“My mother, Encarna, was only 21 when she had me. I learned from her how complicated and wonderful we women can be. She worked in a beauty salon and, between the ages of 5 and 13, I would sit there each day after school. It became like an acting school, because women were sharing their deepest, most intimate secrets. I was hooked on the way these women talked … so very frank … and the way my mother dealt with them. I also appreciated different sides to women’s personalities.”
The Sun

Patti Davis
“My mother and I have never been mild with one another. Whether we were miles apart and blaming each other or strongly and lovingly bonded together, our emotions burned up the color chart. Nothing was ever gray. We do have a friendship now — not that dissimilar to the one I imagined so long ago. But it’s been hard-won. At some point, I stopped looking back at the journey and just enjoyed where we’ve ended up. Apparently, so did she. One day on the phone she said, ‘I just don’t really think about those years anymore.’”
The Lives Our Mothers Leave Us

Diane Keaton
“You know, mom, sometimes I wonder what would have happened if I had told you how much I love the sound of your laughter. Would that have made you feel proud of yourself? Or what if I just told you how proud I was to be the daughter of a really special former Mrs. Los Angeles? Would that have made a difference? Or if I’d, oh god, told you how quickly I ran home to you the day Dave Garland stuck his finger in my padded bra and made me feel humiliated? Would you have finally understood that you were irreplaceable, mom? Or what if I just told you how much fun it was for me just to sit across from the kitchen counter and watch you make your midafternoon snack of Wheat Thins with longhorns and dill pickles on the side, would you have felt fulfilled?”
The Hollywood Reporter

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Stevie Nicks
“My mother was always totally supportive of me at whatever I wanted to do — even as a young girl. But she was also very strict with me and she was hard on me in a lot of ways because she wanted me to be independent…and she wanted me to not ever have to depend on anyone. And she wanted me to be fearless — so I had to work for everything I got … My mom would always say to me, ‘You better be the president of your company or the
lead singer of your band or the boss — because you don’t like being told what to do.’ And she was totally right.
Oprah’s Master Class

Diane von Furstenberg
“I didn’t used to talk nearly as much about my mother. I took her for granted, as children do their mothers. It was not until she died in 2000 that I fully realized what an incredibly huge influence she had been on me and how much I owe her. Like any child, I hadn’t paid much attention. I’d brush her off, or even pretend not to hear. I bridled, too, at the unsolicited advice she persisted in giving my friends. Now, of course, I feel I have had the experience and earned the wisdom to hand out my own unsolicited advice, and I press every lesson my mother taught me on my children, grandchildren, and anyone I talk to. I have become her.”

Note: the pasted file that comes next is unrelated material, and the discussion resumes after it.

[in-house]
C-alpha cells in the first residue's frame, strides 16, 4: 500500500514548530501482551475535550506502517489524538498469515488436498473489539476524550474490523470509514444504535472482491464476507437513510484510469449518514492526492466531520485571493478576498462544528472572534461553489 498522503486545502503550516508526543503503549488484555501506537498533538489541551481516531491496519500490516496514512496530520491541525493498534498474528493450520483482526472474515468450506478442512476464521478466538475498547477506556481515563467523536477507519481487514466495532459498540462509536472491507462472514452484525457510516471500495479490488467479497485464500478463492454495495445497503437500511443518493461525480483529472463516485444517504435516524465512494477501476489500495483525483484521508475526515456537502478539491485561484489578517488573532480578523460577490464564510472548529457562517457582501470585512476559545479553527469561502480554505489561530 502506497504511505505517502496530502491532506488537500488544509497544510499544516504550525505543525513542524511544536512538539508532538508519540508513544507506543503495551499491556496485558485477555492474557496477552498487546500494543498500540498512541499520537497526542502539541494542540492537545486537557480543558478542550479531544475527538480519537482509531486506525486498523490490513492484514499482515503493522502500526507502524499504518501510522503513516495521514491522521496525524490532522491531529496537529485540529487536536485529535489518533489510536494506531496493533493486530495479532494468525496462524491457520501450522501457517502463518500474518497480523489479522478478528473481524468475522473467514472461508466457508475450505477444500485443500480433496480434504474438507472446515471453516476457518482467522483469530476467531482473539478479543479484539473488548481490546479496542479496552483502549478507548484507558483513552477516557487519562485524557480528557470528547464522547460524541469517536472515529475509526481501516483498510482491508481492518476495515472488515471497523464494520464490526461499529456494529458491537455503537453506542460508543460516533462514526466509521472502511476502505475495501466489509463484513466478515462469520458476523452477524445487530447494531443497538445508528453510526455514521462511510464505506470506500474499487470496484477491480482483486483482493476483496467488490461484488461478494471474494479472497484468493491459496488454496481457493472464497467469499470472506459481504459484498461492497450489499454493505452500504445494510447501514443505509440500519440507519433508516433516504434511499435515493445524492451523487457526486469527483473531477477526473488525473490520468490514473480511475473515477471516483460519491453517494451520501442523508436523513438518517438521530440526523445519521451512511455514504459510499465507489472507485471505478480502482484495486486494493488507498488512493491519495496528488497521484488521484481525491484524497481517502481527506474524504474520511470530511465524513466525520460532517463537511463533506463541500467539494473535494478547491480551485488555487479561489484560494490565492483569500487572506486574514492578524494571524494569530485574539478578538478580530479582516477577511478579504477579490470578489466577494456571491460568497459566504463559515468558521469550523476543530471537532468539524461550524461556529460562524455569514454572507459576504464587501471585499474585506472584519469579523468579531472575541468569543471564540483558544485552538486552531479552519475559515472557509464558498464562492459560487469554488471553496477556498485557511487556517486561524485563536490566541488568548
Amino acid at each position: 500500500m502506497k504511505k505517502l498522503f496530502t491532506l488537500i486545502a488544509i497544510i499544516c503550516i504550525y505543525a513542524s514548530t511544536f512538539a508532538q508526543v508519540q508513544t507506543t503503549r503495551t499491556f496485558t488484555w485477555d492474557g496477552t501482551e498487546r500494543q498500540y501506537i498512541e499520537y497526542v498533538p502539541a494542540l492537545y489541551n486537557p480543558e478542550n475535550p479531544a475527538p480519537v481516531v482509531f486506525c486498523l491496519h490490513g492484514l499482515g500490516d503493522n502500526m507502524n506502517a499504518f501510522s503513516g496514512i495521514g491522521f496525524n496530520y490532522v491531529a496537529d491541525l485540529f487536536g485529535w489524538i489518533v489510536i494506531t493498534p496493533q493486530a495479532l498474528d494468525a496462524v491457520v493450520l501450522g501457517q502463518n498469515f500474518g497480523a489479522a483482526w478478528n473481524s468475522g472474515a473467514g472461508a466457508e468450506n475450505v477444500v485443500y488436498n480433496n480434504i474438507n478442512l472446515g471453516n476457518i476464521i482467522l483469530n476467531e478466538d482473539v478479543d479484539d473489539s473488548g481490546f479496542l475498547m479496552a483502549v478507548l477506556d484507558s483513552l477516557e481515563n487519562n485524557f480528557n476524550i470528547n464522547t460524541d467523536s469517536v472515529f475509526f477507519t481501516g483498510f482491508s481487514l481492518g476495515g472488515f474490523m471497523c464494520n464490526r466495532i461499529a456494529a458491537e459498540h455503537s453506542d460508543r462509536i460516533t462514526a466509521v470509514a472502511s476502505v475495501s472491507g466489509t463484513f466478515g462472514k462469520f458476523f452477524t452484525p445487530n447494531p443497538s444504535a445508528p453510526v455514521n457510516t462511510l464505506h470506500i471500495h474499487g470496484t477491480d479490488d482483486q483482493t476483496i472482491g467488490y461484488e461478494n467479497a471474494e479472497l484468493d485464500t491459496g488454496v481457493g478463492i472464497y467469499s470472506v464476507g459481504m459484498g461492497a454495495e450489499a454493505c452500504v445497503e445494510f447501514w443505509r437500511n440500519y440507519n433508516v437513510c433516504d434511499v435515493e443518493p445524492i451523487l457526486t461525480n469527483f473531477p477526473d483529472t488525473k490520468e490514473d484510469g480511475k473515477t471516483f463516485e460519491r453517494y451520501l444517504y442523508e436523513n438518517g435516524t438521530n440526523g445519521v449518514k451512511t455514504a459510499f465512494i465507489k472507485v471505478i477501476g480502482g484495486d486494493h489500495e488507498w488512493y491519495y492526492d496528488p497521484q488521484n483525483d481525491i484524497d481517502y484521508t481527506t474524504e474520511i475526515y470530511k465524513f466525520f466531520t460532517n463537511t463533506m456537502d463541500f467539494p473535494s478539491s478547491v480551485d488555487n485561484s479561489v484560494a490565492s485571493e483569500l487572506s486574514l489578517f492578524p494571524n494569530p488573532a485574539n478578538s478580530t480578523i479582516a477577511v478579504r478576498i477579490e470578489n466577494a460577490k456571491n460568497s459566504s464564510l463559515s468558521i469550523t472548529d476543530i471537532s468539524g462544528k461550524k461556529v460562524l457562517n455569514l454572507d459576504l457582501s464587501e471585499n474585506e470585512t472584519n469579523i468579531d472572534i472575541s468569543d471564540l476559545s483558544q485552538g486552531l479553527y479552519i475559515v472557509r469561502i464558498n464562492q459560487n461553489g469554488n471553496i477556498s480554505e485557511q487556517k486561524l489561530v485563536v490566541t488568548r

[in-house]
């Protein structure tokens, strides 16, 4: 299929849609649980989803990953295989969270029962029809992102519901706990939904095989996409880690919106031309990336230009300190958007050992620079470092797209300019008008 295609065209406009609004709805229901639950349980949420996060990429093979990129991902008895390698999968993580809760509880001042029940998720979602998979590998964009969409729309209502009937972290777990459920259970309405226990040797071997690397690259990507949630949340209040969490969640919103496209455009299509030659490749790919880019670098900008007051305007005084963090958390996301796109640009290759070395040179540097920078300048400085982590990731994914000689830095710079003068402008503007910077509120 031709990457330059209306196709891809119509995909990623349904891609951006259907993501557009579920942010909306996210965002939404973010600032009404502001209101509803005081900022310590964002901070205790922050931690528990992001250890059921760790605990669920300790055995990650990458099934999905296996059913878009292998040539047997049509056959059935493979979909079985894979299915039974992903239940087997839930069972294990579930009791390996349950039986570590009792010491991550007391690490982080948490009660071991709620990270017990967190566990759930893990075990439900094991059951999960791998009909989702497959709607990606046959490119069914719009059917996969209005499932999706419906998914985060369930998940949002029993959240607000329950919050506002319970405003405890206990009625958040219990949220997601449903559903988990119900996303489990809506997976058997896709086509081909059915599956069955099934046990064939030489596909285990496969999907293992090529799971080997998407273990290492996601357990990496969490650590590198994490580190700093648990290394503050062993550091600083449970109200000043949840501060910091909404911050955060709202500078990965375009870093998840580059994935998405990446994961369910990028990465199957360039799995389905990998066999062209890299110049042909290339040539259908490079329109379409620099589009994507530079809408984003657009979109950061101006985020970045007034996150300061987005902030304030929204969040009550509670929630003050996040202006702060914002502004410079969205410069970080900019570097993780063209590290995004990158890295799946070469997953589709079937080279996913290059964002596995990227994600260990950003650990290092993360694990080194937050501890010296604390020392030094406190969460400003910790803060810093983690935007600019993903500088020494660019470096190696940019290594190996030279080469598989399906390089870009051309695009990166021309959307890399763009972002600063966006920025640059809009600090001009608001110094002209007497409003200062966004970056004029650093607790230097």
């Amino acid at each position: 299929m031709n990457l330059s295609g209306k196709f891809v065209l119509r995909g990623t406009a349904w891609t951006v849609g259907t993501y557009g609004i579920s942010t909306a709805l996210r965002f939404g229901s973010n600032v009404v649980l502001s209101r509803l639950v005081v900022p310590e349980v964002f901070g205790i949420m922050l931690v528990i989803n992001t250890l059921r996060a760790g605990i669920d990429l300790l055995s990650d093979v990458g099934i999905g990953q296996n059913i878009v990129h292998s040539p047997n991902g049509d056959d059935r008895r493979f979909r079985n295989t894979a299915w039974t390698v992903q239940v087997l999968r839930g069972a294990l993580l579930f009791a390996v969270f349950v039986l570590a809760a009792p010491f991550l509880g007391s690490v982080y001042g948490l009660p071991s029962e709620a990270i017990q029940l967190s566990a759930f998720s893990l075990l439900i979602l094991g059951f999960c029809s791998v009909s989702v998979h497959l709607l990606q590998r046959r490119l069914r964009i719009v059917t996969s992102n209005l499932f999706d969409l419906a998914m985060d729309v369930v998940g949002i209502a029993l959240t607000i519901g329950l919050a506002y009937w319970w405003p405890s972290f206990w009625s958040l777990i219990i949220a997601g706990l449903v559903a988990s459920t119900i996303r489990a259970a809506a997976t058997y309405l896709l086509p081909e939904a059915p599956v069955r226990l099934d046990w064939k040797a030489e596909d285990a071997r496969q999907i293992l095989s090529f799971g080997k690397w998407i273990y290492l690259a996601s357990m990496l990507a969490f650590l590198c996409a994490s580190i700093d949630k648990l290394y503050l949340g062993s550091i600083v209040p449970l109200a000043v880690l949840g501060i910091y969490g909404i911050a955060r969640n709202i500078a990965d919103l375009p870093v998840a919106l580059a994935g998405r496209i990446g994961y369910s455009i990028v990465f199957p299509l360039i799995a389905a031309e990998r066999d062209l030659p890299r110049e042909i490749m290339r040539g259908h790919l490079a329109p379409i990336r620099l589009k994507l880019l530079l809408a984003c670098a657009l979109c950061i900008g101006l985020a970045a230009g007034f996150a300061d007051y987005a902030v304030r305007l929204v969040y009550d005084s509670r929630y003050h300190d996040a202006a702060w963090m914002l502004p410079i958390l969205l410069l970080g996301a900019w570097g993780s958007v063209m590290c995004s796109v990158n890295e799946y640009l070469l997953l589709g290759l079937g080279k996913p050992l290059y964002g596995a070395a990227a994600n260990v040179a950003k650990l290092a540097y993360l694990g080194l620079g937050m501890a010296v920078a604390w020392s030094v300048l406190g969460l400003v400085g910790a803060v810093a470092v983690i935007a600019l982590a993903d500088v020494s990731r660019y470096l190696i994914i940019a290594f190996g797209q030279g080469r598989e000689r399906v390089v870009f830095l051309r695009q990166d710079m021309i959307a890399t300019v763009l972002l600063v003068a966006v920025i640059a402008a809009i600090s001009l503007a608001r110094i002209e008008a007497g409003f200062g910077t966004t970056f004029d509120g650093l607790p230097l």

The Woman I Wanted to Be

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Amy Tan
“She wasn’t a perfect mother, but a lot of the things she did, she really did do out of love. Maybe they weren’t the right things to do, but it really was out of love. Once I realized that and stopped taking it as a personal attack to torture me and make my life miserable, then I could look beyond it. I could even look at it with some humor eventually.”

Academy of Achievement, June 1996

Gloria Steinem
“Before I was born, [my mother] had what was then called a nervous breakdown. So the truth is, I don’t quite know what happened. Decades later, when I was in college, she was in a mental hospital for a couple of years, and she finally got some help. I asked one of the doctors there … He said the closest he could come was that it was an anxiety neurosis. I asked him if he would say her spirit was broken, and he said yes. It was only then that I began to understand she had given up being a pioneer reporter, given up on her friends, and everything she loved … Like so many women, I was living out the unlived life of my mother – so I wouldn’t be her. But the price I paid was that I distanced myself internally. I wasn’t as close to her then as I now, in retrospect, wish I had been.”

Photo: Barry King/Getty Images

Kathy Griffin
“Even at 51, I still turn to her for advice. One thing I’ve done ever since I got my first apartment is whenever I go out with friends or to an event, I stop by my mom’s apartment afterward. It’ll be one in the morning and I’ll be in a ball gown and I can’t resist going to do the postmortem with her. She keeps very late hours like I do, so I’ll knock on the door and she’ll have a glass of wine and we’ll talk and laugh until three in the morning.”
Gourmet, May 2012

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Jodie Foster
“We had a career together, we traveled everywhere together, she made decisions. She was a mostly negative influence in my life [laughs]. No. She just liked to tell me all the bad things that were going to happen. So there was a lot of — she’d lean over to me and say, ‘By the way, by the time you’re 17, your career will be over. So what do you want to be when you grow up — a doctor, a lawyer, something like that.’… She always said to me, ‘By the time you’re 40, your career will be over,’ too. There was a lot of that … And she’d always say, ‘You’re on a downward spiral!’ [Laughs.] … I was nominated for four Academy Awards but only won two. So for the fourth one, she was like, ‘You’re on a downward spiral!’”